would clean the file and not cause any problem.


as the file is being used, if you try to nullify it or something like that, sometimes it might "confuse" the app that's writing into the log file and it might not log anything after that.

What I'd try ot do is to set up a kind of proxy/filter for that log, instead of redirecting to file, redirect to a process or something that would get input and write to a rolling file.

Maybe it can be done by script otherwise you could write a simple app for that ( java or something else ). The impact on app performance should be quite small, but you'll have to run some tests.

Btw, your app, is it a stand-alone, web app, ... ? Maybe there are other options to be investigated.

Edit: there's also an Append Redirection Operator >> that I've personally never used, but it might not lock the file.


In Linux (actually all unicies) files are created when they are opened and deleted when nothing holds a reference to them. In this case the program that opened it and the directory it was opened 'in' hold references to the file. When the cp program wants to write to the file it gets a reference to it from the directory, writes a length of zero into the metadata stored in the directory (this is a slight simplification) and gives up the handle. Then the original program, still holding the original file handle, writes some more data to the file and saves what it thinks the length should be.

even if you where to delete the file from the directory the program would continue to write data to it (and use up disc space) even though no other program would have any way of referencing it.

in short once the program has a reference (handle) to a file nothing you do is going to change that.

there are in theory ways of modifying the programs behavior by setting LD_LIBRARY_PATH to include a program that intercepts all the file access system calls. I recall seeing something like this somewhere though cant recall the name.


Did you check the behavior of any signals like SIGHUP to the third party product, to see if it will start logging a fresh file? You would move the old file to a permanent name, first.

kill -HUP [process-id]

And then it would start writing out again.

Alternatively (as Billy suggested) maybe redirecting the output from the application to a logging program like multilog or the one that is commonly used with Apache, known as cronolog. Then you'll have more fine grained control of where everything goes before it is written to that initial file descriptor (file), which is really all it is.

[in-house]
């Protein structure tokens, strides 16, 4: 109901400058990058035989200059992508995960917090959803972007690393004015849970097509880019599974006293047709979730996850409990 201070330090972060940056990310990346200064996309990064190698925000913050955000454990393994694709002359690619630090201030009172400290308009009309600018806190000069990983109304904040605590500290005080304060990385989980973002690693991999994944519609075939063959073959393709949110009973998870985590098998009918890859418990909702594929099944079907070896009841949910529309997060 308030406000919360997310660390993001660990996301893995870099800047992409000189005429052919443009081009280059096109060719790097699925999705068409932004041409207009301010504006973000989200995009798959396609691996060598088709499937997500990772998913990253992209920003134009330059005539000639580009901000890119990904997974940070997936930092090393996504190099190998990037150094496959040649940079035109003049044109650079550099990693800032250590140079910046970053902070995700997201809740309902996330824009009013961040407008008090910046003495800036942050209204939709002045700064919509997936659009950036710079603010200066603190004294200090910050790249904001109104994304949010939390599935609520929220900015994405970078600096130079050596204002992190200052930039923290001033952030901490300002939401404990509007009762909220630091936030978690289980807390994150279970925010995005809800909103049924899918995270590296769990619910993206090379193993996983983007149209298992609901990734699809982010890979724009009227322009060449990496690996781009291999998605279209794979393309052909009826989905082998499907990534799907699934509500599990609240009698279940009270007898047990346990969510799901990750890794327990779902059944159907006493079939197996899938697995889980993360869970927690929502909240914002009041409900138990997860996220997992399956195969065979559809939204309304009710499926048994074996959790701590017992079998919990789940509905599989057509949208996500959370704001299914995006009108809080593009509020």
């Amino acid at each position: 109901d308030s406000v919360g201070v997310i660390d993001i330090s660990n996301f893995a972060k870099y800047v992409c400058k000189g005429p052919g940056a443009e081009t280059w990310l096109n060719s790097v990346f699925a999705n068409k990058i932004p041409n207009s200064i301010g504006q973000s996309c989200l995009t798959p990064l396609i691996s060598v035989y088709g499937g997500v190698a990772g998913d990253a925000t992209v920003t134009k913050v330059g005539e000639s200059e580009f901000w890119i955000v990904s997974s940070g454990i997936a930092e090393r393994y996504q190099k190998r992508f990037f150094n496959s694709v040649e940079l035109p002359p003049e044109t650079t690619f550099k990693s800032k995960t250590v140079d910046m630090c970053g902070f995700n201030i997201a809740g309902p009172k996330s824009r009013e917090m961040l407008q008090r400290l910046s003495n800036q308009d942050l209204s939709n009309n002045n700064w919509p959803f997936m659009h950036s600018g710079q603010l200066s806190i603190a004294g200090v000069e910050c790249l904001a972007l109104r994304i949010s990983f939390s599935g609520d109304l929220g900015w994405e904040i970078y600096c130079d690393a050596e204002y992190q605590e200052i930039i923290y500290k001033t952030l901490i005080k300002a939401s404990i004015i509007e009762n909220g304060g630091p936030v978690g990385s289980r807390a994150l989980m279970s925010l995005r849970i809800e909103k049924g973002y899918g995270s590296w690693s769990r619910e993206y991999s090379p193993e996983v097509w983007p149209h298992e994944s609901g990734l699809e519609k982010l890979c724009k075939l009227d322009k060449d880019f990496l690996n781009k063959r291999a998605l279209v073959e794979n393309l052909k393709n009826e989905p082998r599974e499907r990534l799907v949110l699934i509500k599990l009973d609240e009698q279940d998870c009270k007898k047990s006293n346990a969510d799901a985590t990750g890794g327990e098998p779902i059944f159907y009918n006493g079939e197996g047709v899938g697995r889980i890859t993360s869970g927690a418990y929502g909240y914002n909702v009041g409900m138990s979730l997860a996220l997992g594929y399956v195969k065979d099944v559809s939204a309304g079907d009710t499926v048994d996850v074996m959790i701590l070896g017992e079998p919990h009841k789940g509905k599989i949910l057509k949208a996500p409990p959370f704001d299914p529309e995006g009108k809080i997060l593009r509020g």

@Hobo use freopen(), it reuses stream to either open the file specified by filename or to change its access mode. If a new filename is specified, the function first attempts to close any file already associated with stream (third parameter) and disassociates it. Then, independently of whether that stream was successfully closed or not, freopen opens the file specified by filename and associates it with the stream just as fopen would do using the specified mode.

if a thirdparty binary is generating logs we need to write a wrapper which will rotate the logs, and thirdparty will run in proxyrun thread as below.

#include <pthread.h>  #include <stdio.h>  #include <unistd.h>  #include <unistd.h>  #include <string.h>    using namespace std;    extern "C" void * proxyrun(void * pArg){     static int lsiLineNum = 0;     while(1)      {       printf("\nLOGGER: %d",++lsiLineNum);       fflush(stdout);     }    return NULL;  }      int main(int argc, char **argv)  {    pthread_t lThdId;    if(0 != pthread_create(&lThdId, NULL, proxyrun, NULL))    {      return 1;    }      char lpcFileName[256] = {0,};      static int x = 0;      while(1)    {      printf("\n<<<MAIN SLEEP>>>");      fflush(stdout);      sprintf(lpcFileName, "/home/yogesh/C++TestPrograms/std.txt%d",++x);      freopen(lpcFileName,"w",stdout);      sleep(10);    }      return 0;  }  


I downloaded and compiled the latest coreutils so I could have truncate available.

Ran ./configure and make, but did not run make install.

All the compiled utilities appear in the "src" folder.

I ran

[path]/src/truncate -s 1024000 textfileineedtotruncate.log

on a 1.7 GB log file.

It did not change the size listed when using ls -l, but it did free up all the disk space - which is what I really needed to do before /var filled up and killed the process.

Thanks for the tip on "truncate"!


instead of redirecting it to a file you could pipe it to a program that automatically rotates the file by closing it, moving it and opening a new one every time it gets too big.


I had a similar problem and was unable to do a "tail -f" on the output of a script that was run from cron:

    * * * * * my_script >> /var/log/my_script.log 2>&1  

I fixed it by changing the stderr redirect:

    * * * * * my_script >> /var/log/my_script.log 2>/var/log/my_script.err